The Sports Betting Integrity Forum has today published the 2017 addition of the Sport and Sports Betting Integrity Action plan which follows on from the 2016 addition. It is reported that “this new and updated Sports Betting Integrity action plan builds on that progress, continuing the collaborative approach across sport, betting operators, law enforcement and government, protects against and deter sports betting related corruption. It has also been amended to include relevant updates and new priorities”.
The Sports Betting Integrity Forum was set up in 2012 to develop an approach which would protect sports betting against corruption and the forum includes representatives from governing bodies, operators, trade associations, law enforcement and gambling regulations. It was originally called the Tripartite Forum. It’s main focus is prevention, disruption and deterring and was initially concerned about match fixing and the challenge posed for sports betting operators. An earlier project commissioned by the Remote Gambling Association and its partners looked into the prevalence of corruption in international sport and analysed a database of 2089 cases of corruption which included match fixing both betting and non-betting related, the misuse of inside information and doping. The research identified key trends in the data.
A detailed document had been prepared prior to the Rugby World Club in 2015 outlining the betting integrity support arrangements that were in place which also provided learning points for future events.
There have of course been some high profile incidents relating to betting scandals in sport and the industry has had to react quickly to both understand and deal with all types of corruption. Wikipedia now has a page which lists the Cricketers who are banned for corruption with the major corruption case involving the Pakistan cricket spot-fixing scandal of 2010. The international cricket Council banned 3 players Salman Butt, Mohammad Asif and Mohammad Amir and Butt and Asif were found guilty by a London Court on criminal charges relating to spot-fixing. In February 1999, a Malaysian based betting syndicate was caught attempting to install a remote control device to sabotage the floodlights at a Premier League match, in 2004 Portuguese Police launched an operation and named several Portuguese club presidents and football personalities suspected of match fixing and in June 2004 in South Africa, 33 people were arrested on Match fixing charges. There was a Bundesliga scandal in 2005 and other scandals in Brazil, Germany, Spain, Finland and Lebanon have been widely reported. In December 2013, 6 people in Britain were arrested for allegedly fixing football games.
It is a difficult area to regulate and control. An extra corner, a late goal or a certain number of throw Ins can all now lead to significant amounts of money being won by organised syndicates given the vast array of products and competing products that are now in the sports betting market place. On Tuesday night the Manchester City forward Leroy Sane scored a late goal in the Champions League match against Monaco which meant a fan missed out on €34,000 having placed a bet on the results of the Manchester City and Monaco match and the Atletico Madrid and Bayer Leverkusen match.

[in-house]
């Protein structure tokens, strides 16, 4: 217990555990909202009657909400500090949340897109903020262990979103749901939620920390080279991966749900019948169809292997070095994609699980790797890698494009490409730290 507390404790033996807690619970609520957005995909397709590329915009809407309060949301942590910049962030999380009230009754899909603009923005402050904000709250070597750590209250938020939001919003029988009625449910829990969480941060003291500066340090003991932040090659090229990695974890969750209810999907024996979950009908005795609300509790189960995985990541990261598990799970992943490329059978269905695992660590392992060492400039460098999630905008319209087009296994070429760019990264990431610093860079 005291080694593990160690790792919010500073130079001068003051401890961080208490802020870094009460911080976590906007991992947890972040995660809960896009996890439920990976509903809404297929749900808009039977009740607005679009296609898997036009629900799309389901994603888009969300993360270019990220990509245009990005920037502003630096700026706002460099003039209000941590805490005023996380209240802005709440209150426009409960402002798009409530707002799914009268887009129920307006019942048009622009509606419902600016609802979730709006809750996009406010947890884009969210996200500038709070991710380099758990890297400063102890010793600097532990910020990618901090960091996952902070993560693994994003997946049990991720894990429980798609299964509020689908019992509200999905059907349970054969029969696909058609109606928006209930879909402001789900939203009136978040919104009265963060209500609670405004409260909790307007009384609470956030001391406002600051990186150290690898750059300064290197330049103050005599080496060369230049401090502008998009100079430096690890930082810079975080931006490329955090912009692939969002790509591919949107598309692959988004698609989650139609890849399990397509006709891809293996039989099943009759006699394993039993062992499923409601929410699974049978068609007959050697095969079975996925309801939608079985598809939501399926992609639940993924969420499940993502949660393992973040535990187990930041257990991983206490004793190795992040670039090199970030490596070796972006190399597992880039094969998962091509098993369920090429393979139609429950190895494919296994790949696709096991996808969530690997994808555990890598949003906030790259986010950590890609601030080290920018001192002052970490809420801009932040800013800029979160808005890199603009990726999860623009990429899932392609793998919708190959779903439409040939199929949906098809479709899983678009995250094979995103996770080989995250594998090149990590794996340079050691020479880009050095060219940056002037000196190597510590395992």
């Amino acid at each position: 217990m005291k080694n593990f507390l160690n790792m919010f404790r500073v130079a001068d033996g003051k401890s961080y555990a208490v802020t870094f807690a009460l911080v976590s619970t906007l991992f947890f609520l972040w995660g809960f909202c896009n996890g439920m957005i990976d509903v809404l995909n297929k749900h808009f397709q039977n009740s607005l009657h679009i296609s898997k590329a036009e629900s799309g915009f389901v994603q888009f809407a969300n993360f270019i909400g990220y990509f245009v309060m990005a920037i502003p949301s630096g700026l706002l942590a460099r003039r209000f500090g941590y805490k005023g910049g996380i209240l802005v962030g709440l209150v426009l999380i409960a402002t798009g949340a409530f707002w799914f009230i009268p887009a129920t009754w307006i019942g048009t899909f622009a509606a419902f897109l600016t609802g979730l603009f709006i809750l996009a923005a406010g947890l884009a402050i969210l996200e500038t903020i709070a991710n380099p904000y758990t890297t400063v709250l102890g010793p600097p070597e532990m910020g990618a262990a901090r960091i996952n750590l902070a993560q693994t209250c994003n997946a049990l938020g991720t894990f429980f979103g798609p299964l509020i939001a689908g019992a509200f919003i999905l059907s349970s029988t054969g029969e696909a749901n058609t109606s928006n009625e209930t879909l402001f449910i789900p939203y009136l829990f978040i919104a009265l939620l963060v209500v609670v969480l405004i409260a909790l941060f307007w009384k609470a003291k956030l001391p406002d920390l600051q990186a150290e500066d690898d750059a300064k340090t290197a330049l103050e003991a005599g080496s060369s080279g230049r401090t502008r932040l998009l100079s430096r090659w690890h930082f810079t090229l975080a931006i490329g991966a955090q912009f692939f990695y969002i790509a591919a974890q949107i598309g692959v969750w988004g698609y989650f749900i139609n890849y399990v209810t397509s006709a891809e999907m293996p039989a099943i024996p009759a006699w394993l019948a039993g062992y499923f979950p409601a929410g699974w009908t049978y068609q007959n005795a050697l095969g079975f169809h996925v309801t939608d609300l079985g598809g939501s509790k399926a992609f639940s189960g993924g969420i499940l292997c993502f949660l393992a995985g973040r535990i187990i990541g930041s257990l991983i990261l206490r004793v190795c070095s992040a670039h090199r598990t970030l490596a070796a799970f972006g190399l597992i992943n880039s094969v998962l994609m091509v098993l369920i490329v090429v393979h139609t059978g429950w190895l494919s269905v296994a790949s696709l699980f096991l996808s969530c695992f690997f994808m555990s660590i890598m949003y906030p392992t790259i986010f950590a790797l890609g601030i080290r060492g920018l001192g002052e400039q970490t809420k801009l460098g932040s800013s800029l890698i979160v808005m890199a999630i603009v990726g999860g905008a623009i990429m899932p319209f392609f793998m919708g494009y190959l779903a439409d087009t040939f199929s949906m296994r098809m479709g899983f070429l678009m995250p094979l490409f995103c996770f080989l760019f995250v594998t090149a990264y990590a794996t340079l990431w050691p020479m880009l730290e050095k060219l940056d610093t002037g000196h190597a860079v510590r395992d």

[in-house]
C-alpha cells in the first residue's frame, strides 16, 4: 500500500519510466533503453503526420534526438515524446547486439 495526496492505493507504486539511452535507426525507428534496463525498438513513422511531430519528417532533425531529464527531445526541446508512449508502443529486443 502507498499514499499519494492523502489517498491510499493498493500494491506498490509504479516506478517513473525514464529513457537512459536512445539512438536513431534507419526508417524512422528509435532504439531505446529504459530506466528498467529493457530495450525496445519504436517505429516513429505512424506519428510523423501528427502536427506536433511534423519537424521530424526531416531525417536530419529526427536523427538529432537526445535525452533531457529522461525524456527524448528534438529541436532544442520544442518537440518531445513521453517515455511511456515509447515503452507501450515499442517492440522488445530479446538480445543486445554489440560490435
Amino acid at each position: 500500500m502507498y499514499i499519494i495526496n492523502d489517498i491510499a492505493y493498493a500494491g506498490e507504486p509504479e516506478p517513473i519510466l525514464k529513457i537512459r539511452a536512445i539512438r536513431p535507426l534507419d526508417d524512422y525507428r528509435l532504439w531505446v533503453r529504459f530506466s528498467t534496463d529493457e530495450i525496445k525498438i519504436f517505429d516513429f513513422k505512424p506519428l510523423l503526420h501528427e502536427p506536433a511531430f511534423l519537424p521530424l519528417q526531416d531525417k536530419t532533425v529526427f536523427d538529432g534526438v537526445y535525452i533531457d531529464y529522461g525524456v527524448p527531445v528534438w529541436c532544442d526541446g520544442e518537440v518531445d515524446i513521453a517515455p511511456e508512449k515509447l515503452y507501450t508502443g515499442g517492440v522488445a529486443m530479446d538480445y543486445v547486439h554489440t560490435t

The dangers of betting operators offering novelty bets was highlighted on Monday night in the Arsenal against Sutton United match when Sutton United reserve goal keeper, Wayne Shaw ate a pie/pasty whilst in the dugout as the FA Cup match was taking place. Not surprisingly the stunt was captured by the BBC who were at the match and initially the pie eating was greeted with much humour. However, it transpired that a betting operator had offered a bet to customers ( odds of 8-1) that Wayne Shaw would eat a pie during the match and a number of people (unknown) had placed bets on this happening. Wayne Shaw resigned from Sutton United the following day and the FA are now investigating to see whether or not there is a breach of any FA rules relating to betting. The Gambling Commission is also looking into any regularity in the betting market having previously warned operators in June last year about the integrity of taking bets on novelty markets. Sun bets who sponsor Sutton tweeted that it had paid out a 5 figure sum on the bet whilst Shaw admitted he was told of the betting promotion before the game although maintaining that the eating of the pie/pasty was just a bit of fun. “I thought I would give them a bit of banter and let’s do it, all the subs were on and we were 2-0 down…it was just a bit of banter for them”.
A worldwide ban on betting in football was introduced in 2014 and covers everyone involved in the game and prevents participants covered by the ban from betting, either directly or indirectly on any football match or competition including the passing of “inside information”.
No doubt the Sports Betting Integrity Forum will hope that the 2017 addition of the sport and sports betting integrity action plan will continue to see the industry make progress in working with law enforcement and government agencies to prevent and deter sports related corruption whether it relates to novelty bets or otherwise.